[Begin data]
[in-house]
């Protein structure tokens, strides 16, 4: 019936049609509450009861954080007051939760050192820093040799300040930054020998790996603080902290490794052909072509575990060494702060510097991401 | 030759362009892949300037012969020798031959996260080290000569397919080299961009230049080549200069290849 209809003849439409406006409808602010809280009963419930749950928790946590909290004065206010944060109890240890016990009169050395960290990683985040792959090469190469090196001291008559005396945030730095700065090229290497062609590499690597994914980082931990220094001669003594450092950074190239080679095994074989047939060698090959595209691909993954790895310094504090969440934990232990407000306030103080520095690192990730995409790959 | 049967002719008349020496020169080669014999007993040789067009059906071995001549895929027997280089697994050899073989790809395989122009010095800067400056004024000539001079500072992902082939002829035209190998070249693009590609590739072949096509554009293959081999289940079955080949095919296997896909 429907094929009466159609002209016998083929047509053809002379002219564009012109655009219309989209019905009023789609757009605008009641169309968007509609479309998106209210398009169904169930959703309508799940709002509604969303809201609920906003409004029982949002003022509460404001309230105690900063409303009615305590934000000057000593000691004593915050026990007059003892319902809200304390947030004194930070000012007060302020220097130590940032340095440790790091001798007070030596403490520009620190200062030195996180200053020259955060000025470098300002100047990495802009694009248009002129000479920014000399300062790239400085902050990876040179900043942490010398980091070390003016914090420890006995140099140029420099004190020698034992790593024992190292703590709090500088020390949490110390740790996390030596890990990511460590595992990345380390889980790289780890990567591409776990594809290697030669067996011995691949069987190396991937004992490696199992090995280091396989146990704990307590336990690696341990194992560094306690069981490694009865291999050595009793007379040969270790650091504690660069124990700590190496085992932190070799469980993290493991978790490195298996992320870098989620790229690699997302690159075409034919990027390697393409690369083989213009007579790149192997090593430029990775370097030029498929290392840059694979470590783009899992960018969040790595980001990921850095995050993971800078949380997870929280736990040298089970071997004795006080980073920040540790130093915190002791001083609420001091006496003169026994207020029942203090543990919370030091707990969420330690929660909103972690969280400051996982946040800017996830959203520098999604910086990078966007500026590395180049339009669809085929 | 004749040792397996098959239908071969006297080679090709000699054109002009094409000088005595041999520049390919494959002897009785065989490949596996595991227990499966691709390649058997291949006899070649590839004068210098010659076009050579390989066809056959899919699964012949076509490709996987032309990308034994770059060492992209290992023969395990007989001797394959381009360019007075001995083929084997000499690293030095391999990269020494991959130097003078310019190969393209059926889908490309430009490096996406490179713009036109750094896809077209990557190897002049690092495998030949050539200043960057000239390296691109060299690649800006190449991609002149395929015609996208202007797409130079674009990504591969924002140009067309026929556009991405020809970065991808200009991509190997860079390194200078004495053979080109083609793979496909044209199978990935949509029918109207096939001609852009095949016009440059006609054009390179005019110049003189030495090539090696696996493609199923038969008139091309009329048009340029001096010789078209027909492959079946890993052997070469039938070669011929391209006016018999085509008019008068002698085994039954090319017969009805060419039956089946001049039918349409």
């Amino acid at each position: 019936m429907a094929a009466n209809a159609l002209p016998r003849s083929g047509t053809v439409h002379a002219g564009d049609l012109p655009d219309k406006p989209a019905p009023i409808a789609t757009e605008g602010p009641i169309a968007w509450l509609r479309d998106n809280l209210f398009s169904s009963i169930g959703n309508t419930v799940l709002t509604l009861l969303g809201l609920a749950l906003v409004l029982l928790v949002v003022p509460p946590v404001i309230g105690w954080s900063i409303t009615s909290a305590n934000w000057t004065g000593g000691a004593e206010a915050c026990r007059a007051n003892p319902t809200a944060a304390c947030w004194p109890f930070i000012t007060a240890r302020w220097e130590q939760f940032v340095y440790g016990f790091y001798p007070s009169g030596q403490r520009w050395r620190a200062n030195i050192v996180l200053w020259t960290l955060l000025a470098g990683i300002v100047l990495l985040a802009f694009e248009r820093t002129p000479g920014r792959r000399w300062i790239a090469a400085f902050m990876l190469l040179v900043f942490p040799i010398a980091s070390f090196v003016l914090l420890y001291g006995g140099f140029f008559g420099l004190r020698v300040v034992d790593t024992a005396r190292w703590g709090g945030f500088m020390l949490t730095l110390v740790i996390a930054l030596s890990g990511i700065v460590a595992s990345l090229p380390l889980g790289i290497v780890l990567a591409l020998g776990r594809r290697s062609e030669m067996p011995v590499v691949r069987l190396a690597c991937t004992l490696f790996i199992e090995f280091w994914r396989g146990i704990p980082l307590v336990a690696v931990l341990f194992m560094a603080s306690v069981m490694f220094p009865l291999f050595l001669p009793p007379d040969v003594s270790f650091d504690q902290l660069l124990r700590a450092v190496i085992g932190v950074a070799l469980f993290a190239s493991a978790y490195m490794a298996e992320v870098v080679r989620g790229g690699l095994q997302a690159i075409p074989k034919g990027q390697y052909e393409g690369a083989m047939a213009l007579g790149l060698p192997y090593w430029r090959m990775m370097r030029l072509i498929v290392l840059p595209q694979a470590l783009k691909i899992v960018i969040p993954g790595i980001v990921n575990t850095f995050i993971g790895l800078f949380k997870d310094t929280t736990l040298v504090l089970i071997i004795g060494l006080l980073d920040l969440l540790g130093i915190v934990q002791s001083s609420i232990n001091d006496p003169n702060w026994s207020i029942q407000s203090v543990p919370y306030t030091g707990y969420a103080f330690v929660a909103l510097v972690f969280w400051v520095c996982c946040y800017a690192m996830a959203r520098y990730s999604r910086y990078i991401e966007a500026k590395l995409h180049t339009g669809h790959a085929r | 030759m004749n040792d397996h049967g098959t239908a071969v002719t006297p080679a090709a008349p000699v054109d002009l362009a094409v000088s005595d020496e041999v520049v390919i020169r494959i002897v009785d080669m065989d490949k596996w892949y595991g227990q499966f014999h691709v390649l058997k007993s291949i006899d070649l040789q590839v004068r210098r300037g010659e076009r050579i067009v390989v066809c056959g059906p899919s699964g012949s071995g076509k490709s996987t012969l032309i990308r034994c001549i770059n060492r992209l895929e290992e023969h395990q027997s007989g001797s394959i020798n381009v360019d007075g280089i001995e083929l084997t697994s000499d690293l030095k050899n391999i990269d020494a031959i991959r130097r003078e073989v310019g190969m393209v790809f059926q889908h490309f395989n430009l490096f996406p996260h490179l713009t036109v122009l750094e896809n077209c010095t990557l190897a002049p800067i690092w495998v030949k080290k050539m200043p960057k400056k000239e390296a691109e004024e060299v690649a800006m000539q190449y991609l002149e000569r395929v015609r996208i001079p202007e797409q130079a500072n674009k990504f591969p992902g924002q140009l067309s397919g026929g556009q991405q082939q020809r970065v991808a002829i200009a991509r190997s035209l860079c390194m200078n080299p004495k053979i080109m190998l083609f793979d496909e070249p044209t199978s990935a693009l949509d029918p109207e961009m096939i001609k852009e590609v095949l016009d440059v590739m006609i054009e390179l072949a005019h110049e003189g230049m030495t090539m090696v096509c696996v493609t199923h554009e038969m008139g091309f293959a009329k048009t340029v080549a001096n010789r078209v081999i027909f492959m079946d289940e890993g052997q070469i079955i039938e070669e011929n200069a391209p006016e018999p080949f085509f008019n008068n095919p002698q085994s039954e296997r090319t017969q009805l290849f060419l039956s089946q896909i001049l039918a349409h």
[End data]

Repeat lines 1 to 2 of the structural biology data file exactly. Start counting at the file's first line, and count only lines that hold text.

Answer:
[in-house]
């Protein structure tokens, strides 16, 4: 019936049609509450009861954080007051939760050192820093040799300040930054020998790996603080902290490794052909072509575990060494702060510097991401 | 030759362009892949300037012969020798031959996260080290000569397919080299961009230049080549200069290849 209809003849439409406006409808602010809280009963419930749950928790946590909290004065206010944060109890240890016990009169050395960290990683985040792959090469190469090196001291008559005396945030730095700065090229290497062609590499690597994914980082931990220094001669003594450092950074190239080679095994074989047939060698090959595209691909993954790895310094504090969440934990232990407000306030103080520095690192990730995409790959 | 049967002719008349020496020169080669014999007993040789067009059906071995001549895929027997280089697994050899073989790809395989122009010095800067400056004024000539001079500072992902082939002829035209190998070249693009590609590739072949096509554009293959081999289940079955080949095919296997896909 429907094929009466159609002209016998083929047509053809002379002219564009012109655009219309989209019905009023789609757009605008009641169309968007509609479309998106209210398009169904169930959703309508799940709002509604969303809201609920906003409004029982949002003022509460404001309230105690900063409303009615305590934000000057000593000691004593915050026990007059003892319902809200304390947030004194930070000012007060302020220097130590940032340095440790790091001798007070030596403490520009620190200062030195996180200053020259955060000025470098300002100047990495802009694009248009002129000479920014000399300062790239400085902050990876040179900043942490010398980091070390003016914090420890006995140099140029420099004190020698034992790593024992190292703590709090500088020390949490110390740790996390030596890990990511460590595992990345380390889980790289780890990567591409776990594809290697030669067996011995691949069987190396991937004992490696199992090995280091396989146990704990307590336990690696341990194992560094306690069981490694009865291999050595009793007379040969270790650091504690660069124990700590190496085992932190070799469980993290493991978790490195298996992320870098989620790229690699997302690159075409034919990027390697393409690369083989213009007579790149192997090593430029990775370097030029498929290392840059694979470590783009899992960018969040790595980001990921850095995050993971800078949380997870929280736990040298089970071997004795006080980073920040540790130093915190002791001083609420001091006496003169026994207020029942203090543990919370030091707990969420330690929660909103972690969280400051996982946040800017996830959203520098999604910086990078966007500026590395180049339009669809085929 | 004749040792397996098959239908071969006297080679090709000699054109002009094409000088005595041999520049390919494959002897009785065989490949596996595991227990499966691709390649058997291949006899070649590839004068210098010659076009050579390989066809056959899919699964012949076509490709996987032309990308034994770059060492992209290992023969395990007989001797394959381009360019007075001995083929084997000499690293030095391999990269020494991959130097003078310019190969393209059926889908490309430009490096996406490179713009036109750094896809077209990557190897002049690092495998030949050539200043960057000239390296691109060299690649800006190449991609002149395929015609996208202007797409130079674009990504591969924002140009067309026929556009991405020809970065991808200009991509190997860079390194200078004495053979080109083609793979496909044209199978990935949509029918109207096939001609852009095949016009440059006609054009390179005019110049003189030495090539090696696996493609199923038969008139091309009329048009340029001096010789078209027909492959079946890993052997070469039938070669011929391209006016018999085509008019008068002698085994039954090319017969009805060419039956089946001049039918349409």